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Tamiya 1/32 scale Supermarine Spitfire Mk.IX

There have been many kits of Supermarine’s iconic fighter, but few with as much detail and neat engineering as offered in Tamiya’s new 1/32 scale model.
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72 scale supermarine spitfire pr.XIX 6
The Supermarine Spitfire Mk.IX was intended to be an expedient, more powerful version of the famous fighter to cope with the Luftwaffe’s new Fw 190. As it turned out, the design was so successful that more than 5,000 were built.

Now, Tamiya introduces an all-new 1/32 scale Spitfire IXc that is sure to energize modelers around the world. Details and options abound: two pilot figures (one standing, one seated), two wingtip options, different wing-cannon panels, underwing bombs, a complete engine, separate cowling panels, photoetched-metal parts, two rudder options, deployed or retracted landing gear, vinyl tires, optional air intakes, and an auxiliary fuel tank. There’s even a display stand!

The cockpit is exquisite. Side walls are constructed from mostly separate parts, rendering the busy look of the real Spit’s cockpit. Clear parts and decals make for a convincing instrument panel.

The Merlin engine is a stand-alone gem! Plan to spend some time with it; its 50-some parts occupy four sprues! Test-fit often, as the main engine components will affect the attachment of the cowling panels later on. Be sure to install the large magnet in the intercooler box (parts Y1, 2, 3, 4). The completed engine plugs neatly into the fuselage firewall.

Tamiya has molded the cowling parts as thinly as possible. Small magnets allow them to be removable. Under the cowling, the kit is designed to accept either long or short intakes.

I worried that the lower one-piece wing would be weak, as it has numerous cutouts for the wheel wells, wing panels and flaps. However, once everything is attached the completed wing is a robust structure. The wing-to-fuselage fit was perfect – the best I have ever encountered!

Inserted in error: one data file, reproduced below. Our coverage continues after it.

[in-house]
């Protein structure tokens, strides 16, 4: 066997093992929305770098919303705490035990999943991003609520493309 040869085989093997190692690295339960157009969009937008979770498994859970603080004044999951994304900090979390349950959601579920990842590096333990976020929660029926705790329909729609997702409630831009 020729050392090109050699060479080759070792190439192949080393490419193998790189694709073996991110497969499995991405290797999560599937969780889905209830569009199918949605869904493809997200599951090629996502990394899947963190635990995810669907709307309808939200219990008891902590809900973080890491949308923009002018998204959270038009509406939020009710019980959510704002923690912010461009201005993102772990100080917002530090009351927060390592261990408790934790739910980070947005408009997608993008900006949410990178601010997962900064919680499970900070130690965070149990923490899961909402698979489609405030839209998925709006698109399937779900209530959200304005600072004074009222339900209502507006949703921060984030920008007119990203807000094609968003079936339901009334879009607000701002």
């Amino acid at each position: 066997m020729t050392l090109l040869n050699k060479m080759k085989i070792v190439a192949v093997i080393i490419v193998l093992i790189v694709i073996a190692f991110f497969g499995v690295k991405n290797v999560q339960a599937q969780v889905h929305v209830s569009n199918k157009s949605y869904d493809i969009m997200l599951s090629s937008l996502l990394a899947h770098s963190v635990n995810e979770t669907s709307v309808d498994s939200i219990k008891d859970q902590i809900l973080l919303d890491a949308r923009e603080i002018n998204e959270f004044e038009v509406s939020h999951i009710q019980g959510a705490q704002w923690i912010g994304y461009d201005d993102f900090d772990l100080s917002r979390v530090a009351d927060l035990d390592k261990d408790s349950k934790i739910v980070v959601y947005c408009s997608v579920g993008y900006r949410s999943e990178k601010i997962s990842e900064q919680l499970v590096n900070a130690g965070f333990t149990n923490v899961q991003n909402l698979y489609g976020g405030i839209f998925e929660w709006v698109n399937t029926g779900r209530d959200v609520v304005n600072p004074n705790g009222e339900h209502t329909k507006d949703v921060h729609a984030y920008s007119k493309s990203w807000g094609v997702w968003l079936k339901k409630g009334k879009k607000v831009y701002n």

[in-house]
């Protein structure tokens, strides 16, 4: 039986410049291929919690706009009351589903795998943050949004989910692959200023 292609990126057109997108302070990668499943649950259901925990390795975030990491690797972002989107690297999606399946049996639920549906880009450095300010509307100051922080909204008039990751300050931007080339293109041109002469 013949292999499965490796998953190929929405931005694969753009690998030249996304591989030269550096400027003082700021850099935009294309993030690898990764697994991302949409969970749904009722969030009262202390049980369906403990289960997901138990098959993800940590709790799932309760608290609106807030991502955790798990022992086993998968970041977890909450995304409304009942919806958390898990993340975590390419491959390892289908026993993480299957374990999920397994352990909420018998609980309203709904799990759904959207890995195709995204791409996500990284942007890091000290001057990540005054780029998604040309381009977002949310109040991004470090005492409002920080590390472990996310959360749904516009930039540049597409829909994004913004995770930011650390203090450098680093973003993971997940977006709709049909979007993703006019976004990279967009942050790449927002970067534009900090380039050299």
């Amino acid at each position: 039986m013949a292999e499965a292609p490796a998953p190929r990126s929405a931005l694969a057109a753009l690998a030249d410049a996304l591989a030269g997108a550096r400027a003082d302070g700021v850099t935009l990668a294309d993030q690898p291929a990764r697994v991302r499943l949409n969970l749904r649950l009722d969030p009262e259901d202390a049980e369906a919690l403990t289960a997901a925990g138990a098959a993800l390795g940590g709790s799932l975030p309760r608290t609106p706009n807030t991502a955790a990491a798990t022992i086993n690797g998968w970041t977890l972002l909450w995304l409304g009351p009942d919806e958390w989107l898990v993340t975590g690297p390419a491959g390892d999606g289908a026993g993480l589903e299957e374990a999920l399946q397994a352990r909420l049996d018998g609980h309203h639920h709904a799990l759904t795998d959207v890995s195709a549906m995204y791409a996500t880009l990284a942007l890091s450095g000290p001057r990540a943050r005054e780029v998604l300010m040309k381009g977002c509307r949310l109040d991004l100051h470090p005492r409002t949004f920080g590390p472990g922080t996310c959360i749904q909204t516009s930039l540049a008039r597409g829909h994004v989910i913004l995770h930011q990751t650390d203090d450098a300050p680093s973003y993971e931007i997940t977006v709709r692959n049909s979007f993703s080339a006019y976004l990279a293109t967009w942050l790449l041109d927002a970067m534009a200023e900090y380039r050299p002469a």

All flying surfaces are movable, thanks to photoetched-metal hinges and a metal rod trapped within the parts. Landing flaps can be posed up or down, but you have to choose because the attachment points need to be removed for the “up” option. An especially nice detail is the small wing door and actuating arm that protrudes when the flaps are down.

The kit lets you choose retracted or deployed landing gear with a clever method of attachment, along with two sets of landing gear legs and covers. The tires are molded in black vinyl. Note that the French version has some variation in the detail parts.

The blemish-free canopy was extremely clear. The sliding hood had a barely perceptible mold seam down the middle; I did not attempt to clean it off.

I painted my plane with a combination of Tamiya, Hobby Color, and Polly Scale RAF colors. Decals are provided for two RAF and one French aircraft. I found the decals performed well enough with some decal solution, but they are brittle. The wing roundels cracked as I worked them over some bumps and sharp surfaces. I would recommend some good aftermarket decals to replace them.

My primary reference was The Super-marine Spitfire, Part 1: Merlin Powered, by Robert Humphreys (SAM Publications, ISBN 978-0-9533465-2-3). Spitfire IX & XVI of Polish Airmen, Vol. 1, by Wojtek Matusiak (Mirage Hobby, ISBN 978-83-88996-05-4) was also very useful for World War II close-up photos. Other than the shape of the large wing cannon covers, I can’t fault the accuracy of the completed kit when compared with the references.

I finished my Spitfire in 35 hours. If my review seems to lack criticism, it’s because I couldn’t find any. I was extremely happy with the end result. Tamiya pulled out all the stops on this kit, with engineering, detail, and innovative design setting a new standard in large-scale aircraft kits. It’s not for beginners, but I highly recommend the kit to all aircraft modelers.


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